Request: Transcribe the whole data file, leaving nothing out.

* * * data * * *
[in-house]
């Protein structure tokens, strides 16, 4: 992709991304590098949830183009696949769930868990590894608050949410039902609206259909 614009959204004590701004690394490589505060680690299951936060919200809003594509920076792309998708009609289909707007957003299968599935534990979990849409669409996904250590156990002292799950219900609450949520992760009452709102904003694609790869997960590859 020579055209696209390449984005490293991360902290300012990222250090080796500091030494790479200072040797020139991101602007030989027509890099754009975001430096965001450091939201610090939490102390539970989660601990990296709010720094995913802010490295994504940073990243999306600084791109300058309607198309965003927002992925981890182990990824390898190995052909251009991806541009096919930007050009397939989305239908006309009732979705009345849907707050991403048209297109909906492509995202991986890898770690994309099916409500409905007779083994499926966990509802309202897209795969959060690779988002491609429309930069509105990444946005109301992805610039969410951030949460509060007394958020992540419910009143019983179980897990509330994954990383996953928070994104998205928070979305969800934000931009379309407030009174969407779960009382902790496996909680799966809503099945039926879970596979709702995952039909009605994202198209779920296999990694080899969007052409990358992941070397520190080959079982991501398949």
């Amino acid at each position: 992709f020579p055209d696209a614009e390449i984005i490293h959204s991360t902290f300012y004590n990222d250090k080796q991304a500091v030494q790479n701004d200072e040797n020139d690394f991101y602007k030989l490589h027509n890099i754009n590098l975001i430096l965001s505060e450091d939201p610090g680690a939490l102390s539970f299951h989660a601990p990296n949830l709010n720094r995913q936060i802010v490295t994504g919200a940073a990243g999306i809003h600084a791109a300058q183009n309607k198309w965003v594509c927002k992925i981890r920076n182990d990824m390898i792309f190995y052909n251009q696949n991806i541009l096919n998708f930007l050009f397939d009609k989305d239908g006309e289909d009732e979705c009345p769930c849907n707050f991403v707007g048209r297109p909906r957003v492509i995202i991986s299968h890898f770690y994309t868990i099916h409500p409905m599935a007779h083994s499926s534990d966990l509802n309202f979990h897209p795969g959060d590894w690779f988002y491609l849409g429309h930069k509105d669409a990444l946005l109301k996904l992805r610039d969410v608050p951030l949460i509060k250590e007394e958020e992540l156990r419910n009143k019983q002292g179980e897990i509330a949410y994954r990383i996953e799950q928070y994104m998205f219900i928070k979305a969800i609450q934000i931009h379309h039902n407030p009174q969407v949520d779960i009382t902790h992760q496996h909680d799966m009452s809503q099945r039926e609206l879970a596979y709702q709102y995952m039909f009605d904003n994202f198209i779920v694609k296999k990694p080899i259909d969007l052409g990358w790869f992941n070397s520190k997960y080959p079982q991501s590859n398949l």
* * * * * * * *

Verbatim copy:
[in-house]
């Protein structure tokens, strides 16, 4: 992709991304590098949830183009696949769930868990590894608050949410039902609206259909 614009959204004590701004690394490589505060680690299951936060919200809003594509920076792309998708009609289909707007957003299968599935534990979990849409669409996904250590156990002292799950219900609450949520992760009452709102904003694609790869997960590859 020579055209696209390449984005490293991360902290300012990222250090080796500091030494790479200072040797020139991101602007030989027509890099754009975001430096965001450091939201610090939490102390539970989660601990990296709010720094995913802010490295994504940073990243999306600084791109300058309607198309965003927002992925981890182990990824390898190995052909251009991806541009096919930007050009397939989305239908006309009732979705009345849907707050991403048209297109909906492509995202991986890898770690994309099916409500409905007779083994499926966990509802309202897209795969959060690779988002491609429309930069509105990444946005109301992805610039969410951030949460509060007394958020992540419910009143019983179980897990509330994954990383996953928070994104998205928070979305969800934000931009379309407030009174969407779960009382902790496996909680799966809503099945039926879970596979709702995952039909009605994202198209779920296999990694080899969007052409990358992941070397520190080959079982991501398949």
């Amino acid at each position: 992709f020579p055209d696209a614009e390449i984005i490293h959204s991360t902290f300012y004590n990222d250090k080796q991304a500091v030494q790479n701004d200072e040797n020139d690394f991101y602007k030989l490589h027509n890099i754009n590098l975001i430096l965001s505060e450091d939201p610090g680690a939490l102390s539970f299951h989660a601990p990296n949830l709010n720094r995913q936060i802010v490295t994504g919200a940073a990243g999306i809003h600084a791109a300058q183009n309607k198309w965003v594509c927002k992925i981890r920076n182990d990824m390898i792309f190995y052909n251009q696949n991806i541009l096919n998708f930007l050009f397939d009609k989305d239908g006309e289909d009732e979705c009345p769930c849907n707050f991403v707007g048209r297109p909906r957003v492509i995202i991986s299968h890898f770690y994309t868990i099916h409500p409905m599935a007779h083994s499926s534990d966990l509802n309202f979990h897209p795969g959060d590894w690779f988002y491609l849409g429309h930069k509105d669409a990444l946005l109301k996904l992805r610039d969410v608050p951030l949460i509060k250590e007394e958020e992540l156990r419910n009143k019983q002292g179980e897990i509330a949410y994954r990383i996953e799950q928070y994104m998205f219900i928070k979305a969800i609450q934000i931009h379309h039902n407030p009174q969407v949520d779960i009382t902790h992760q496996h909680d799966m009452s809503q099945r039926e609206l879970a596979y709702q709102y995952m039909f009605d904003n994202f198209i779920v694609k296999k990694p080899i259909d969007l052409g990358w790869f992941n070397s520190k997960y080959p079982q991501s590859n398949l």